Sounds familiar except for the portion about officials and captains of industry involved in corruption ending in jail. Doesn’t happen here.

Former BSP deputy governor Diwa Guinigundo cited former deputy Ombudsman Cyril Ramos, who reported in 2019, his personal calculation that the Philippine government lost around P1.4 trillion in the previous two years or P700 billion a year, because of corruption.

“This was about 20 percent of the annual budget of the Philippine government. This was estimated as the equivalent of 1.4 million housing for the poor, medical assistance for around seven million Filipinos or a rice buffer stock for over a year.

“Somebody estimated that a kilometer of road, 11-meters wide or two-lanes on each side, would cost around P100 million. This means we could have had an additional 7,000 kilometers of road – that is all the way from Ilocos Norte to Bicol, seven times.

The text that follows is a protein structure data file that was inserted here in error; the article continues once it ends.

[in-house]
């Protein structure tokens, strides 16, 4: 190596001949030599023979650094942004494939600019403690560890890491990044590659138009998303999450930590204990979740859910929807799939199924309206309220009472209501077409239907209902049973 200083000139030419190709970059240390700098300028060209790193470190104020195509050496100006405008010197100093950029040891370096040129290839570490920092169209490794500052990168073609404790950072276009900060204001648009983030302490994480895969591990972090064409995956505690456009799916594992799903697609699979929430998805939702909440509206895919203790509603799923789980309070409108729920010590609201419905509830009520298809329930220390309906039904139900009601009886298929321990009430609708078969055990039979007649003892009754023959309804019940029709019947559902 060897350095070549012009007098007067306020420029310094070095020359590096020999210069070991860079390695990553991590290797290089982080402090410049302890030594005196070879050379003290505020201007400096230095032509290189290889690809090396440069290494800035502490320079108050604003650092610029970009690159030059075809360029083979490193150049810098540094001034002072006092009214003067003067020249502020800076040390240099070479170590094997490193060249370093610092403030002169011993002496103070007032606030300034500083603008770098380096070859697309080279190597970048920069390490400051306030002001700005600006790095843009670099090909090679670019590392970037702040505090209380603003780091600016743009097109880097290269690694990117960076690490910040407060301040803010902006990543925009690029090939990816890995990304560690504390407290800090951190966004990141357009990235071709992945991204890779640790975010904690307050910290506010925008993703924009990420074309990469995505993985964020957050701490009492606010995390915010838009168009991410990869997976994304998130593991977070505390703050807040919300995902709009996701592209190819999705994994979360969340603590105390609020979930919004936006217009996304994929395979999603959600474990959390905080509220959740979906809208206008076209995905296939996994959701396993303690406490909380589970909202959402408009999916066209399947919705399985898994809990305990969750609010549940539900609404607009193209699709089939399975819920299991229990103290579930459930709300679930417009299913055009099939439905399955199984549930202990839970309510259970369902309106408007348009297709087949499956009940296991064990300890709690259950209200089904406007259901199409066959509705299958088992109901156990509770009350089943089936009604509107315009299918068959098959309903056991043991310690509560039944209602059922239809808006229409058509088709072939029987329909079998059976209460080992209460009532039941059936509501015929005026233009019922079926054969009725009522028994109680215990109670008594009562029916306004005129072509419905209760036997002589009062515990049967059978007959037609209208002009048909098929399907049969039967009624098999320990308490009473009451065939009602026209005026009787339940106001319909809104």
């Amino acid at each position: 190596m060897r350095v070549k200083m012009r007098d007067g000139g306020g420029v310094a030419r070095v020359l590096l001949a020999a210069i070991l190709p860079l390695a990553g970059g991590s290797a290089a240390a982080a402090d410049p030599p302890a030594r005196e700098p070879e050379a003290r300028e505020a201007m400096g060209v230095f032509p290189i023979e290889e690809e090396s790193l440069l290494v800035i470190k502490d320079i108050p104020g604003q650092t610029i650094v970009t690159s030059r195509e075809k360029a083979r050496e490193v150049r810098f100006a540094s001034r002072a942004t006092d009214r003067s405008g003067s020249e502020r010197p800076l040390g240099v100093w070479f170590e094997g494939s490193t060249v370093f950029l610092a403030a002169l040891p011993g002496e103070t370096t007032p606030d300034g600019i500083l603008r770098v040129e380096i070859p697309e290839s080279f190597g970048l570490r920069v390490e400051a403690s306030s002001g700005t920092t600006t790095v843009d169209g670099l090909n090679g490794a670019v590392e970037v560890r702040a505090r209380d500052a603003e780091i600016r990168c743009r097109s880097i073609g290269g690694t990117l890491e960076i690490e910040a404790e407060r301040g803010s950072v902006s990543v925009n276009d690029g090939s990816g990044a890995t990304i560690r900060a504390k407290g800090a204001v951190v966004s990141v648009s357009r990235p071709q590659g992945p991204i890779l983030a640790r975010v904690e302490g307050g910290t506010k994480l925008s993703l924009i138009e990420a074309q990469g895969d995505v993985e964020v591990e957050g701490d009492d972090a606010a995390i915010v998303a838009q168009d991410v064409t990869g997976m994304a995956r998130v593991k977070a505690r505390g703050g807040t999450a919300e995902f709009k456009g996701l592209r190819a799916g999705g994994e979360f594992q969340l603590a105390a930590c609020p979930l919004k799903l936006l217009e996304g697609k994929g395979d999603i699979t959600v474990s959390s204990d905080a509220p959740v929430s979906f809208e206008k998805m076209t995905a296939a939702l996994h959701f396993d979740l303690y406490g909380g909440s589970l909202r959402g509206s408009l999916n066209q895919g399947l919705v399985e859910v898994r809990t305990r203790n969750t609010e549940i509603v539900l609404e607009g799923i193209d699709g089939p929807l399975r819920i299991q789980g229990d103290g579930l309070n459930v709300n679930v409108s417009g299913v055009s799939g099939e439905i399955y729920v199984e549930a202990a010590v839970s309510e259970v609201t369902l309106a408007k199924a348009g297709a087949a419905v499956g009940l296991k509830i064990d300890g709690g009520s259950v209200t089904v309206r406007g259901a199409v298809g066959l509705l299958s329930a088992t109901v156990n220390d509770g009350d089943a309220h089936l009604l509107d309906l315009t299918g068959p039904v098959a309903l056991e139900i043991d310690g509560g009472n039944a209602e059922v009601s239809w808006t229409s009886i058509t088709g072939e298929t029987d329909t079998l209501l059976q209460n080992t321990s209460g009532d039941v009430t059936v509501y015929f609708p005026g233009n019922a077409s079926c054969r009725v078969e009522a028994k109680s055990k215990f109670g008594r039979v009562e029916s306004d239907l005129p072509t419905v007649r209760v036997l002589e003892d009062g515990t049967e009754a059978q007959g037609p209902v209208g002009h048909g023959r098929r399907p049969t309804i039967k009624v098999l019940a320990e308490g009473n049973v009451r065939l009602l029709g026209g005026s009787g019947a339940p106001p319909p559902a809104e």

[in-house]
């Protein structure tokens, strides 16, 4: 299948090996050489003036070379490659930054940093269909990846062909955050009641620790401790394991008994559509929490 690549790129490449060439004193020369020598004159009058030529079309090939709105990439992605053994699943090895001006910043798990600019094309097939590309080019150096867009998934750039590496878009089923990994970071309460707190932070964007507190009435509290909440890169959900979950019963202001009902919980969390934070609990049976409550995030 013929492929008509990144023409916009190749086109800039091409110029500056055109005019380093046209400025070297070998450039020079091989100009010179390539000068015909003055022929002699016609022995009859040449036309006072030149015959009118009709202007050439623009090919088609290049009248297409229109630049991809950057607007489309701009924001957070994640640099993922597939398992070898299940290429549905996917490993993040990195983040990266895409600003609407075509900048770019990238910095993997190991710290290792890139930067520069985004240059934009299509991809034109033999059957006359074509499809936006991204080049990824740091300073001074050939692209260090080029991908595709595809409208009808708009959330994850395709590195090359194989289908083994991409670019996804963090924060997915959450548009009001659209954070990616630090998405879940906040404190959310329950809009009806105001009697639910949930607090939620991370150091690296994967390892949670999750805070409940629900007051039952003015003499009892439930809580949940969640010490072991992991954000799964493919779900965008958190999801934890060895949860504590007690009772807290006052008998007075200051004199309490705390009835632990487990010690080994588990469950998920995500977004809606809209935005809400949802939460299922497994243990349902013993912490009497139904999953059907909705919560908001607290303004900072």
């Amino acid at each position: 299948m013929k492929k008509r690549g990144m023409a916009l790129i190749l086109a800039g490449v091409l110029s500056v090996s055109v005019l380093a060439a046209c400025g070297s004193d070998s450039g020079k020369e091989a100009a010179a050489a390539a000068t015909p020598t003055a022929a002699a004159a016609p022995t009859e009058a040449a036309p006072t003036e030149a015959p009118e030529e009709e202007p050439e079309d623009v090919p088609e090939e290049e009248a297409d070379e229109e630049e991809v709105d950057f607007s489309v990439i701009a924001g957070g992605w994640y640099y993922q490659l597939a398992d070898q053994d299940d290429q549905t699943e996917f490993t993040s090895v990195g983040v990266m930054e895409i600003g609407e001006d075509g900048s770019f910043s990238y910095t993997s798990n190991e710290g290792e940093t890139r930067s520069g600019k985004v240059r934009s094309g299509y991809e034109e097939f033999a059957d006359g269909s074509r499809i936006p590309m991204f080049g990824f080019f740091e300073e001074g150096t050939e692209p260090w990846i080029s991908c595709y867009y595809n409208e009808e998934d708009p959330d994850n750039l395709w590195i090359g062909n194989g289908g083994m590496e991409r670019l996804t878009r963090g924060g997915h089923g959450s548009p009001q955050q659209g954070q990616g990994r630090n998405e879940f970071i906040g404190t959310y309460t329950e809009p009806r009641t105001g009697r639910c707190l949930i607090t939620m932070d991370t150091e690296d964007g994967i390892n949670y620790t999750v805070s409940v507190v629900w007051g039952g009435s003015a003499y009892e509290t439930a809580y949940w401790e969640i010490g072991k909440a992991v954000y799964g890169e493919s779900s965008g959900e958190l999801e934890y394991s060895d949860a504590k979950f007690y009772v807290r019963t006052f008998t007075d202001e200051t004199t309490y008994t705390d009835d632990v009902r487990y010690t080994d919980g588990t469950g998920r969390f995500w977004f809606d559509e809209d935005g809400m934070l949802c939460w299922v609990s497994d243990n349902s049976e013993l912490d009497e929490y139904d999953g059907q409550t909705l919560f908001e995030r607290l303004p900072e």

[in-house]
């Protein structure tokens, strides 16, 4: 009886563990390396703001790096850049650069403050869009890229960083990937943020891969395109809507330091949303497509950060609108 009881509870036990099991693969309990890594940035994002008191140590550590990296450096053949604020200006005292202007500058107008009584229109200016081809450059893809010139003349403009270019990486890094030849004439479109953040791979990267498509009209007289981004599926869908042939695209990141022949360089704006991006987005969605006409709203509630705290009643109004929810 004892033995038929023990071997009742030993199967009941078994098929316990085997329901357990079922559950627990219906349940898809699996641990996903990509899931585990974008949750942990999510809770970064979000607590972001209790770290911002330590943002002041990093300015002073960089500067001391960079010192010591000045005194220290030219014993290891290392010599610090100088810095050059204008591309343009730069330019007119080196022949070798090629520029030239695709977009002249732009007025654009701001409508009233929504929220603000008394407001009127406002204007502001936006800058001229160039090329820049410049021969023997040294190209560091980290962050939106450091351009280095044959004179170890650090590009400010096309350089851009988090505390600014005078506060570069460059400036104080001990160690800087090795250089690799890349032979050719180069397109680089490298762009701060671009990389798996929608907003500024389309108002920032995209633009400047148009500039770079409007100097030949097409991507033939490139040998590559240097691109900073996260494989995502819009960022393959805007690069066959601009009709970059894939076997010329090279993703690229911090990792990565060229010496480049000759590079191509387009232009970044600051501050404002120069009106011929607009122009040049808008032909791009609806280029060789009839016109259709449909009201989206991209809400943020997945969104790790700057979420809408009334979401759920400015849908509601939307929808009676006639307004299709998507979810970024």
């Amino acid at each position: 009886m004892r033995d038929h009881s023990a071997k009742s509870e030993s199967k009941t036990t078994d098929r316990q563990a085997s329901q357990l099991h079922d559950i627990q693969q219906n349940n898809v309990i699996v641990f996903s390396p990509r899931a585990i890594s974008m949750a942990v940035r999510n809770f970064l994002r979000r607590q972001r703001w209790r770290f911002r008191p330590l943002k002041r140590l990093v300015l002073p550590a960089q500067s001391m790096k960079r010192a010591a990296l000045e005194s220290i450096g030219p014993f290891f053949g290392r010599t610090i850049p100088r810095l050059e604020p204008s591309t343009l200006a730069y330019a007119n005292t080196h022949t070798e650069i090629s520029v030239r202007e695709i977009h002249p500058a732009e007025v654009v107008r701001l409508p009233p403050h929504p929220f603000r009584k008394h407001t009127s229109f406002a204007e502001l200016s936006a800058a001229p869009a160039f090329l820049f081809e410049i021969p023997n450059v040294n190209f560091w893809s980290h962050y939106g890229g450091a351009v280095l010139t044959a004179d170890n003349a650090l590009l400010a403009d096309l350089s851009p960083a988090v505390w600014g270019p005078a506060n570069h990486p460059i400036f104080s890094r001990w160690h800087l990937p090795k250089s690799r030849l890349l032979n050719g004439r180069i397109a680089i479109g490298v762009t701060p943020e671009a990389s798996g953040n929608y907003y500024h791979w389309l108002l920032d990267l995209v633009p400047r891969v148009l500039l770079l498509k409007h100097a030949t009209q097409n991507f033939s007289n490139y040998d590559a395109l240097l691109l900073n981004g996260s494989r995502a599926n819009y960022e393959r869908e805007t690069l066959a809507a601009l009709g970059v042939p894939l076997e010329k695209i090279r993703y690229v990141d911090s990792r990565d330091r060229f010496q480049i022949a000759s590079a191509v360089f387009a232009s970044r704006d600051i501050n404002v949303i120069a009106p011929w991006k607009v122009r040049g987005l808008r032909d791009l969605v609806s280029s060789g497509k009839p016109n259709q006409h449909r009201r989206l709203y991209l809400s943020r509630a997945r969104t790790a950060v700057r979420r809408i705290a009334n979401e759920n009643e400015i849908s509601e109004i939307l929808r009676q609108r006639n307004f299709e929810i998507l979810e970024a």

“Many years ago, the Department of Education estimated an average of about P1 million per classroom in the public school… Without corruption, we would have at least 700,000 classrooms.”

In recent months, we had the Pharmally multi-billion peso scandal over the purchase of medical supplies during the pandemic.

A few weeks ago, another scandal involving the same purchasing unit under the Budget Department was revealed. The Commission on Audit (COA) censured the Department of Education (DepEd) for failing to deliver on time P5.53 billion worth of computers… that were supposed to have been bought in 2020 from the PS-DBM, the very same PS-DBM involved in the Senate inquiry on Pharmally.

The Senate Blue Ribbon Committee uncovered telling details of “the deals, worth over P8 billion in all, were grossly and manifestly disadvantageous to the government.”